# [FOM] Diagonalization Does Not Deliver Self-Reference

Sandy Hodges SandyHodges at attbi.com
Sat Dec 28 15:40:15 EST 2002

```If we want to write in an informal way the sentence used in the Gödel
proof, it would not be:

(1)   Sentence 1 is not provable.

but

(2) "Yields an unprovable sentence when applied to its own quotation"
yields an unprovable sentence when applied to its own quotation.

The difference between (1) and (2) is that (1) uses a noun phrase
"Sentence 1" that refers to a sentence, while (2) uses "its own" which
acts as a duplication operator.   These two methods can be considered
alternative ways of getting around the same problem, which is shown in
this sentence:

(3)  ~ Provable(N)

We can imagine searching for some N, such that when its digital
representation was put in for "N" in sentence (3), the result would be a
sentence whose Gödel number was N.   Of course no such N exists.
Another version of the problem arises with reference by quotation:

(3b) "______" is not provable.

We can imagine searching for some text, which can be put in for the
blank in (3b), such that the whole of the resulting sentence is just the
text we put in the blank.   But of course no such text exists.   Names
for sentences provide one way around this problem, because the name can
be shorter than the sentence itself.   An "its own" operation provides
another way around.

If a version of Gödel's proof was based on sentence (1), the result
would be less general.   Instead of a proof about any language that can
do basic arithmetic, it would only be a proof about any language that
can name its own sentences.   But it would be a valid proof; there is
nothing inherently informal or imprecise about a language having noun
phrases that can designate objects, nor any reason those objects can't
be the language's own sentences.

Professor Heck says: "We naturally speak of the Gödel sentence G for PA,
say, 'saying of itself' that it is not provable. But, in fact, the
sentence says, in the strict sense, no such thing. It too is simply
provably equivalent to a sentence that says of G that it is not
provable."    It is indeed true that G does not refer to itself by name.

Consider:

(4) "Was not spoken" yields an unprovable sentence when applied to its
own quotation.

(5) "Was not spoken" was not spoken.

(6) Sentence (5) is not provable.

(7)  "'Was not spoken' was not spoken." is not provable.

(8) Sentence (2) is not provable.

Does (4) say of (5) that it is not provable?   If yes, then (2) says of
(2) that it is not provable.   But if not, then (2) is merely provably
equivalent to (8), which does say of (2) that it is not provable.    But
(8) can say something about (2) only because I  established a convention
of using "(2)" as a name.   (7) has the best claim to say directly of
(5) that it is not provable, because it relies on neither a name
convention nor an "its own" operator.    (4) refers to (5) in an oblique
way - you have to apply the "its own" operator to the subject of (4), to
generate the thing that (4) is calling unprovable.    But (6) also
refers to (5) in an oblique way, you have to know the meaning I assigned
to "(5)". in order to learn what thing it is, that (6) is calling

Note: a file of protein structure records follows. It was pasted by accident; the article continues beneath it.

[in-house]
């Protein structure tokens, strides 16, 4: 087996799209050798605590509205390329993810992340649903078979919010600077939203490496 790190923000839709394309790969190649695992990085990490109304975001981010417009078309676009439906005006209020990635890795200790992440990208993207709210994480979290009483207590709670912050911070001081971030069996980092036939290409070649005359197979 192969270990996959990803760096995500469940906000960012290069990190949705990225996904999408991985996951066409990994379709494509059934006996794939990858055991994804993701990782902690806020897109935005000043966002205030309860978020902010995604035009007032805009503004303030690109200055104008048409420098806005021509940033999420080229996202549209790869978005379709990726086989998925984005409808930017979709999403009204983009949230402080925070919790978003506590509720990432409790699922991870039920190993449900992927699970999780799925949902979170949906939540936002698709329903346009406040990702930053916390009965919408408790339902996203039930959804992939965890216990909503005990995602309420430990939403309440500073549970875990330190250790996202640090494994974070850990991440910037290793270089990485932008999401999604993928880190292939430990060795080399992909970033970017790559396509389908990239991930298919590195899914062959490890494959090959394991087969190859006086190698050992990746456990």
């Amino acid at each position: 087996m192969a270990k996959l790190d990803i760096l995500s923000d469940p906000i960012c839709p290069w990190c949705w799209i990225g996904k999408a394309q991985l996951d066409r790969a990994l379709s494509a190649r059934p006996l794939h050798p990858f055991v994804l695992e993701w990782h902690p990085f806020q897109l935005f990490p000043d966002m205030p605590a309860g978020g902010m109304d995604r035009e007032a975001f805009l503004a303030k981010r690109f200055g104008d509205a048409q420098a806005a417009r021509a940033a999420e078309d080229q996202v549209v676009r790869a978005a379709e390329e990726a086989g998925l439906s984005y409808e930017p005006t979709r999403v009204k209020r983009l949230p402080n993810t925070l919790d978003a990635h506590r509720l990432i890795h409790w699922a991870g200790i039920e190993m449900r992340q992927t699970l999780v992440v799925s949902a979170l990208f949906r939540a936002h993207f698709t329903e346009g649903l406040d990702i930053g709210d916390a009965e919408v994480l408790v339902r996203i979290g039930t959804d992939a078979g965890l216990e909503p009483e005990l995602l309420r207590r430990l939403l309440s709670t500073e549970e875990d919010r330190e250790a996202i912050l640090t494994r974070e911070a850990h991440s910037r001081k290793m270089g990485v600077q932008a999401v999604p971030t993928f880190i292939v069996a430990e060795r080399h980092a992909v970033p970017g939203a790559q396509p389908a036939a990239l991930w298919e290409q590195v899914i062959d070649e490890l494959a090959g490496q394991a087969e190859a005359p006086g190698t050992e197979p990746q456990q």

unprovable.   I would say (4) has as good a claim to say of (5) that it
is not provable, as (6) does.
-----
If (2) does refer to itself (even if in a different way than (1) does),
does the formal version of (2) refer to itself also?

Let Prov(n) be a predicate of natural numbers,
Let Gn(x) be a mapping from symbol-strings to a subset of numbers,
Let digit(n) map number n to a string whose reference in the standard
interpretation is n,
Define: concat(x,y,z) to be the Gn of the concatenation of the 3 strings
of which x, y, and z are the Gn's

Define: diag(x) =def  concat(x, Gn(digit(x)), "))" )

Define: j =def  Gn( "~ Prov(diag(" )

Define: M to be the string that results from concatenating these three
strings: "~ Prov( diag(", digit(j), and "))".

[ For example, in one numbering, j is 1974917691.    So M would be "~
Prov( diag(1974917691) )" ]

To work out what number it is, that M is calling not Prov, you must
expand the "diag".   The result is that M is calling not Prov, this
number:

concat(   Gn( "~ Prov( diag(" ),   Gn(digit(j)),   Gn( "))" )  )

which is the Gn of M.    But does M say of itself that it has a Gn that
is not Prov?

Suppose Gn("0=1") = 801181.    Clearly "~ Prov(801181)" says of 801181
that it is not Prov.    It seems reasonable to say that "~ Prov(801181)"
says of "0=1" that its Gn is not Prov.    But what about
"~Prov(801100+81)"?  Does it say of "0=1" that its Gn is not Prov?
It is not so direct as  "~ Prov(801181)", admittedly.    But consider:

(A)  Define: a =def  801181
(B)   ~ Prov(a)

Does (B) say of "0=1" that its Gn is not Prov?    It seems to me odd to
assert that (B) says of "0=1" that its Gn is not Prov, while denying
that "~Prov(801100+81)" says this.

If  "~Prov(801100+81)" says of "0=1" that its Gn is not Prov, then "~
Prov( diag(1974917691) )" says of M, that its Gn is not Prov.

Thus I conclude that diagonalization does deliver self-reference that is
as good as self-reference by name.
-----

Heck's example:

(H1)     The right-hand side of (H1) is true iff 2+2=4.

corresponds to an "its own" based sentence:

(9)    "When applied to its own quotation, the rhs of sentence of the
sentence that results, is true if, and only if, 2+2=4" when applied to
its own quotation, the rhs of sentence of the sentence that results, is
true if, and only if, 2+2=4.

------- -- ---- - --- -- --------- -----
Sandy Hodges / Alameda,  California,   USA
mail to SandyHodges at attbi.com will reach me.

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